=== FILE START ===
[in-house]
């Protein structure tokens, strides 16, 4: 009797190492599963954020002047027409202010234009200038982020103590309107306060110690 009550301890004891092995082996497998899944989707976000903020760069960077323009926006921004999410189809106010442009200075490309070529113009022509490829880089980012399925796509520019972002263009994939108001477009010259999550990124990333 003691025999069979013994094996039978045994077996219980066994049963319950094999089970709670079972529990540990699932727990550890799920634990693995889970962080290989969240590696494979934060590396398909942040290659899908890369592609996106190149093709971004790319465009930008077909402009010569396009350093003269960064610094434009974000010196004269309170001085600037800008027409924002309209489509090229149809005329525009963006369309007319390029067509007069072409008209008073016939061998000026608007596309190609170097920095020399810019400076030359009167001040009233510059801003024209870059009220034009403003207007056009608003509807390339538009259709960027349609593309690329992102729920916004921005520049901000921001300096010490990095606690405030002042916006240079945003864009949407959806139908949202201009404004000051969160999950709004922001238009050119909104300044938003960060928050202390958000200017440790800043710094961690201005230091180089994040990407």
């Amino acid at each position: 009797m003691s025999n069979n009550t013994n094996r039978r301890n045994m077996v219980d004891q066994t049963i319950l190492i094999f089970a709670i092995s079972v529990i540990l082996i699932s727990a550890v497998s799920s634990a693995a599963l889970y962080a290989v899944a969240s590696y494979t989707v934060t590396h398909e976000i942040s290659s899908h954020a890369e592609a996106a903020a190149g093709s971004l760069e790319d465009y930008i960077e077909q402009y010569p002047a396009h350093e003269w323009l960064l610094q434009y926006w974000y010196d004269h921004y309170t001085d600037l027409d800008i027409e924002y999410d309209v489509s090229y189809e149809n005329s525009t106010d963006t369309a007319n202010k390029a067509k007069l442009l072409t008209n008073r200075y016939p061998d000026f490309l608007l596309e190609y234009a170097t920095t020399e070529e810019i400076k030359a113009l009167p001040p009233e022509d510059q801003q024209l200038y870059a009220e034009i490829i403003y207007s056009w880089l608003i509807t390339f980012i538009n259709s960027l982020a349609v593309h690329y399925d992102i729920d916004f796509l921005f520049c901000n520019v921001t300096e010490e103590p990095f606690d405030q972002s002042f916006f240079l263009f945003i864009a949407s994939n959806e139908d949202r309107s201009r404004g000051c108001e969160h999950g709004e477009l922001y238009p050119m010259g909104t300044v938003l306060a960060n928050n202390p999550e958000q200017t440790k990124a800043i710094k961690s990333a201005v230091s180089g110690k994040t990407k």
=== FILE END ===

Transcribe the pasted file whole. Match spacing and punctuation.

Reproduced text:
[in-house]
């Protein structure tokens, strides 16, 4: 009797190492599963954020002047027409202010234009200038982020103590309107306060110690 009550301890004891092995082996497998899944989707976000903020760069960077323009926006921004999410189809106010442009200075490309070529113009022509490829880089980012399925796509520019972002263009994939108001477009010259999550990124990333 003691025999069979013994094996039978045994077996219980066994049963319950094999089970709670079972529990540990699932727990550890799920634990693995889970962080290989969240590696494979934060590396398909942040290659899908890369592609996106190149093709971004790319465009930008077909402009010569396009350093003269960064610094434009974000010196004269309170001085600037800008027409924002309209489509090229149809005329525009963006369309007319390029067509007069072409008209008073016939061998000026608007596309190609170097920095020399810019400076030359009167001040009233510059801003024209870059009220034009403003207007056009608003509807390339538009259709960027349609593309690329992102729920916004921005520049901000921001300096010490990095606690405030002042916006240079945003864009949407959806139908949202201009404004000051969160999950709004922001238009050119909104300044938003960060928050202390958000200017440790800043710094961690201005230091180089994040990407």
């Amino acid at each position: 009797m003691s025999n069979n009550t013994n094996r039978r301890n045994m077996v219980d004891q066994t049963i319950l190492i094999f089970a709670i092995s079972v529990i540990l082996i699932s727990a550890v497998s799920s634990a693995a599963l889970y962080a290989v899944a969240s590696y494979t989707v934060t590396h398909e976000i942040s290659s899908h954020a890369e592609a996106a903020a190149g093709s971004l760069e790319d465009y930008i960077e077909q402009y010569p002047a396009h350093e003269w323009l960064l610094q434009y926006w974000y010196d004269h921004y309170t001085d600037l027409d800008i027409e924002y999410d309209v489509s090229y189809e149809n005329s525009t106010d963006t369309a007319n202010k390029a067509k007069l442009l072409t008209n008073r200075y016939p061998d000026f490309l608007l596309e190609y234009a170097t920095t020399e070529e810019i400076k030359a113009l009167p001040p009233e022509d510059q801003q024209l200038y870059a009220e034009i490829i403003y207007s056009w880089l608003i509807t390339f980012i538009n259709s960027l982020a349609v593309h690329y399925d992102i729920d916004f796509l921005f520049c901000n520019v921001t300096e010490e103590p990095f606690d405030q972002s002042f916006f240079l263009f945003i864009a949407s994939n959806e139908d949202r309107s201009r404004g000051c108001e969160h999950g709004e477009l922001y238009p050119m010259g909104t300044v938003l306060a960060n928050n202390p999550e958000q200017t440790k990124a800043i710094k961690s990333a201005v230091s180089g110690k994040t990407k």